Now if you came to this article and have gotten to this point you may be thinking - "Wait! The stuff I had called Veloute was a SOUP!" Then you're still all right.

Go back to the origin of the word - from the French for 'velvet', and also to the part about not following the rules. I've noticed that quite apart from sauce veloute there is a tendency to name any velvety smooth concoction - sweet or savory - as a veloute of some sort. This includes many creamy-textured or pureed soups. It may or may not be a sauce, and I have no problem with that. I personally can name ten or twelve sauces that I think should be served in bowls with a spoon.

Don't get all uptight over it. Keep in mind the whole velvet thing - and remember that whatever you've been served that's been called 'veloute' could just as easily be called 'velvet'. Think velvet broccoli - velvet strawberries or rhubarb - velvet parsnip - velvet crab. It's almost used as the word 'bisque' is used. Classically bisque is a shellfish soup with a buttery rich texture. But any soup or sauce with a similar texture has come to be called bisque. Don't go all Legion of Doom. Holy Veloute Batman! It's food, not astrophysics. Relax, pick up your spoon, and enjoy the moment.

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Cooking Beans and Legumes

Red Beans and Rice, Soup Beans and Cornbread, Cuban Black Bean Soup, Indian Dahl, French Green Lentils, Boston Baked Beans, Hummus....beans (legumes) are ingrained in cultures around the world. As they should be. Packed with some awesome nutritional punch, they are a delicious staple in many diets. Loaded with vitamins and fiber, easy to store, transport and cook, and inexpensive to boot, beans are the best way I know to pack your diet with valuable nutrients. No more than a few days passes at my house before a variety of bean shows up on my table.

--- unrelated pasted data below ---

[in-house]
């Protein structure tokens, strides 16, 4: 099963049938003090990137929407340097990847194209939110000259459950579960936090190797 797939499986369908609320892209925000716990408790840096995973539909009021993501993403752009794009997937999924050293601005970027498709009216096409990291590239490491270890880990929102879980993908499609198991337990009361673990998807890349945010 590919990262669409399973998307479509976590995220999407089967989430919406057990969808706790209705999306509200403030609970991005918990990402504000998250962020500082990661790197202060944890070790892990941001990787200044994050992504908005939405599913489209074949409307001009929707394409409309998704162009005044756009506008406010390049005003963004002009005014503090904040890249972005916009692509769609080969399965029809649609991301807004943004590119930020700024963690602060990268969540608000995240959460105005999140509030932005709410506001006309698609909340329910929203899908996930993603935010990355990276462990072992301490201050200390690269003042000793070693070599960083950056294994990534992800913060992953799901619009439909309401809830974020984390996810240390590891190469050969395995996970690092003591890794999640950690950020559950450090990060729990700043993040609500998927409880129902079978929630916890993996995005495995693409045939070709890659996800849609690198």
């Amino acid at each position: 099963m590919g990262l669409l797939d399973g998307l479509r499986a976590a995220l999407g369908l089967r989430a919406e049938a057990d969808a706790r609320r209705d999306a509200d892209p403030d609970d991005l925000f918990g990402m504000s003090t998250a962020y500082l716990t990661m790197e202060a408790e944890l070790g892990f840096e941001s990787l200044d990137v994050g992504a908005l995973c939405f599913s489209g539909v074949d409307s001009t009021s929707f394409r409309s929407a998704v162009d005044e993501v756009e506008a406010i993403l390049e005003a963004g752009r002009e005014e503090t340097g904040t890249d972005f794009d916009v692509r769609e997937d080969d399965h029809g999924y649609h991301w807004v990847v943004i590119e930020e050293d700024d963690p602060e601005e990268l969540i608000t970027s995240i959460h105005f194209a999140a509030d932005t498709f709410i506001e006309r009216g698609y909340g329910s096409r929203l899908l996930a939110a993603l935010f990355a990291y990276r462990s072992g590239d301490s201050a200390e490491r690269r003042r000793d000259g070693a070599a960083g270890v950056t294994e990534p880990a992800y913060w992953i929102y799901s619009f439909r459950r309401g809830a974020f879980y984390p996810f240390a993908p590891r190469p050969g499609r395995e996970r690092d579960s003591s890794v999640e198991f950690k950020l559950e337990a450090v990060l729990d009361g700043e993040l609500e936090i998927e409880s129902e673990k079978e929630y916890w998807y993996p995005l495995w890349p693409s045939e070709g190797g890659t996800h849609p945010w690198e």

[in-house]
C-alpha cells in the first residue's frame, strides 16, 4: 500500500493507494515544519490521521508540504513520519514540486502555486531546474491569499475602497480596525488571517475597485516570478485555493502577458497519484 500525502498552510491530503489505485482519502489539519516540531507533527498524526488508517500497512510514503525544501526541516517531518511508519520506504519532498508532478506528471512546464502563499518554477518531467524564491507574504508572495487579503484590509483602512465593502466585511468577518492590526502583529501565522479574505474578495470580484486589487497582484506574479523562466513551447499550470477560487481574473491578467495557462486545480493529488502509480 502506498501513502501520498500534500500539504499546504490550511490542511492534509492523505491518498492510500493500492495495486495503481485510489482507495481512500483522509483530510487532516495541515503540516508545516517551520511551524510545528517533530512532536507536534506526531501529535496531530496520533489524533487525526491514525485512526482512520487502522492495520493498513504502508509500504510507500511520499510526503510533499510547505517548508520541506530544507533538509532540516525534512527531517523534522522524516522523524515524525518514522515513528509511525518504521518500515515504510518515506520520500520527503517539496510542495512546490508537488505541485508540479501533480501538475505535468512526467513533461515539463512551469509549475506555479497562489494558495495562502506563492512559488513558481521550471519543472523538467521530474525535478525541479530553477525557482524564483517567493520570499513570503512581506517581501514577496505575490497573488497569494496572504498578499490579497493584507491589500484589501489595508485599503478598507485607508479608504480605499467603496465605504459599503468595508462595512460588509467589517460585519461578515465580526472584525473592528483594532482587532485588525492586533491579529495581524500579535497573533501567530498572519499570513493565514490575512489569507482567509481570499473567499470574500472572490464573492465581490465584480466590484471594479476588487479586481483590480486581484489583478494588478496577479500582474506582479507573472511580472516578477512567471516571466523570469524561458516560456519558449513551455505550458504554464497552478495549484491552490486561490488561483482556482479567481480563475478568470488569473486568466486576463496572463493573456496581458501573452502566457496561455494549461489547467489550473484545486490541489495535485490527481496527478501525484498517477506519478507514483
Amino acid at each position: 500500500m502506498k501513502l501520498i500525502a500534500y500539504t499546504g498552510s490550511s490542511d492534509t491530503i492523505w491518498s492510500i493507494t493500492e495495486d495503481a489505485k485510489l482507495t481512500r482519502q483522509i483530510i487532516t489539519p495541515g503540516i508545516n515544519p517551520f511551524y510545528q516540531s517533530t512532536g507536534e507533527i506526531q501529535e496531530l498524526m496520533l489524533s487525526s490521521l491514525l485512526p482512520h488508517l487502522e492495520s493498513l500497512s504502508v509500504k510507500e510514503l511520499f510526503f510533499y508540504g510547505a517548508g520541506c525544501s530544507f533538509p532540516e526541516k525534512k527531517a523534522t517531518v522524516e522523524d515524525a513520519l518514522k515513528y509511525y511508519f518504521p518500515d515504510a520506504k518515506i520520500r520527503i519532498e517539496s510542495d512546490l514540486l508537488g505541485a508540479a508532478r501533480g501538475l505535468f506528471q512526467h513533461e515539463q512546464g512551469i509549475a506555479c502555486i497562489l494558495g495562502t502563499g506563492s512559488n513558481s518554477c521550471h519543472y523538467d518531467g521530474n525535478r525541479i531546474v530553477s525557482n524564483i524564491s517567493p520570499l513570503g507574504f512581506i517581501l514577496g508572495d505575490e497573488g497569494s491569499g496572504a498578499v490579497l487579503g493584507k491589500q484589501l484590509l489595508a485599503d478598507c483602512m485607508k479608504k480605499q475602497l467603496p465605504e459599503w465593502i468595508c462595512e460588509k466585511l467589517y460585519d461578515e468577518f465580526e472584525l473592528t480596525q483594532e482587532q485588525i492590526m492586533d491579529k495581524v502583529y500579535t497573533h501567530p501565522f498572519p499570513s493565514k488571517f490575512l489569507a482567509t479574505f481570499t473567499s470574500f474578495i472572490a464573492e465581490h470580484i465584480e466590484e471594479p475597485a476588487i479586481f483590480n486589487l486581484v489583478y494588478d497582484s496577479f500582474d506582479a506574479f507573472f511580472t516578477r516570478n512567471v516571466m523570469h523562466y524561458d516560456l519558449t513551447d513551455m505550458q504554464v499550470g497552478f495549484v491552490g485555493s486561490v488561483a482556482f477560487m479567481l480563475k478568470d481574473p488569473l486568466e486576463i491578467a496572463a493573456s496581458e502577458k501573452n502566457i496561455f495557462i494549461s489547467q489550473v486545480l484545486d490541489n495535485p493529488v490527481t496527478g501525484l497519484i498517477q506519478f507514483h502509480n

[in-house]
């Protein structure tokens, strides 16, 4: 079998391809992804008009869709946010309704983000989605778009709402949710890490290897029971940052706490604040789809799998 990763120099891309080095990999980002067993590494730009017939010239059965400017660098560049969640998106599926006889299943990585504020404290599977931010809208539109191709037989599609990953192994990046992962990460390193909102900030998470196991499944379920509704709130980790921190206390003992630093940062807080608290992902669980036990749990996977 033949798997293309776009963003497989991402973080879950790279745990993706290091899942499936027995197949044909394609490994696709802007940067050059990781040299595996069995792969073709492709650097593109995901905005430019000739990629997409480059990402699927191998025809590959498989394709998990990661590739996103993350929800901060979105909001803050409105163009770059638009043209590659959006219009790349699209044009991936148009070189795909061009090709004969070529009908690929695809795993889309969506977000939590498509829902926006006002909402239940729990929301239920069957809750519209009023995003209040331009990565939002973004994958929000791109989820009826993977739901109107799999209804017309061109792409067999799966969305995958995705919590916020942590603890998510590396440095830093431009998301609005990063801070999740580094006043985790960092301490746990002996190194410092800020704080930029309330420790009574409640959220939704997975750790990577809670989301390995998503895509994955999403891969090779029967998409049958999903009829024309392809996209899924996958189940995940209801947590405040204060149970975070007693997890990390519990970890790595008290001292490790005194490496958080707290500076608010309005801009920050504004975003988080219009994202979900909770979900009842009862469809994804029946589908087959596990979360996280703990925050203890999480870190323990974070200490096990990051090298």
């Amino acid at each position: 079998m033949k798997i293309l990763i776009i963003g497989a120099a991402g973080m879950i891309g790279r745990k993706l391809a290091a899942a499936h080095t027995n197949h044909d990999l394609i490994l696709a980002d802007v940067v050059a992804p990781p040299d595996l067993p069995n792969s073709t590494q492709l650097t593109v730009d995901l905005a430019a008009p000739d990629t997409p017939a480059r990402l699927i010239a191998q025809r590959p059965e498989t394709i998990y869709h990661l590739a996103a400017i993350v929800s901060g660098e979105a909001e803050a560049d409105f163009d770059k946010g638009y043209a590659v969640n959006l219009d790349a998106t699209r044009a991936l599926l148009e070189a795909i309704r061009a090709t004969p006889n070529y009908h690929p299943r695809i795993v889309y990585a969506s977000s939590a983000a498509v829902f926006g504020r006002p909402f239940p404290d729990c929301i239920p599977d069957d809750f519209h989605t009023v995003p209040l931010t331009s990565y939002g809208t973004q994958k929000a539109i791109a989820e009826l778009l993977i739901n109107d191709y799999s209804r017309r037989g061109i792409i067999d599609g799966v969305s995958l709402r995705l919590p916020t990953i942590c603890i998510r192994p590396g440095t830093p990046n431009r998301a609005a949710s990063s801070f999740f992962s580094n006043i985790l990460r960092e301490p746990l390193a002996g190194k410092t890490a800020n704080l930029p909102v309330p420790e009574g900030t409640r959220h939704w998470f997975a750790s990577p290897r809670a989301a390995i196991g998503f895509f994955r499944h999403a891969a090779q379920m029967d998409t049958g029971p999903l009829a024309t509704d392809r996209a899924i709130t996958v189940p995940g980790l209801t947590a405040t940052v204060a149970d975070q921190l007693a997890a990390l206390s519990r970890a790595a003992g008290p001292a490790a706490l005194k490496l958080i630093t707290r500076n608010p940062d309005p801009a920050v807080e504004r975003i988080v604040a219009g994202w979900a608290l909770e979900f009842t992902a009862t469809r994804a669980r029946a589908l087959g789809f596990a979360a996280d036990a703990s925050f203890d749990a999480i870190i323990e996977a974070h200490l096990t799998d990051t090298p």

Although many varieties are available canned, which means they simply need to be heated, the taste of canned beans is far short of what can be achieved with a little planning and forethought. Canned beans also often come loaded with a bunch of stuff you just don't need and probably don't really want - the extra sodium, fat and preservatives just aren't luscious. Starting from scratch is far easier than you might think - and I'm going to show you how to do it. So here we go...

Start by selecting a market where there is a good bit of turnover - if the packages of beans are dusty, chances are they've been there long enough to have become petrified. Yes, dried beans are dry - but the more time that's passed from the time they were dried, the more additional moisture they've lost. This means several things - mainly that they'll take longer to cook. This means that more of their water soluble nutrients will be lost in the simmering process. The flavor will also be more flat and one dimensional. So look for beans that are fresher.

With that said - beans will last a while in storage - so a couple of weeks won't hurt anything. If you shop every couple of weeks or once a month, load up on different varieties of beans.

The first step is to dump the beans in a colander and rinse them off. They're already pretty clean - but you do want to get rid of any residual dust and dirt they may have brought with them from the field. You also want to check for tiny stones or clods of dirt that show up from time to time. Not often - but a little pepple is the last thing you want to bite. So rinse them off, pick them over, and you're good to go.

Most beans need to be soaked before cooking. The exceptions are lentils, split peas, black-eyed peas and mung beans. Sure you can skip the soaking step - I've done it and there was no Armageddon. But they taste better if you soak them. This is no more difficult than the rinsing. Put them in a heavy saucepan, cover them with several inches of water, and walk away.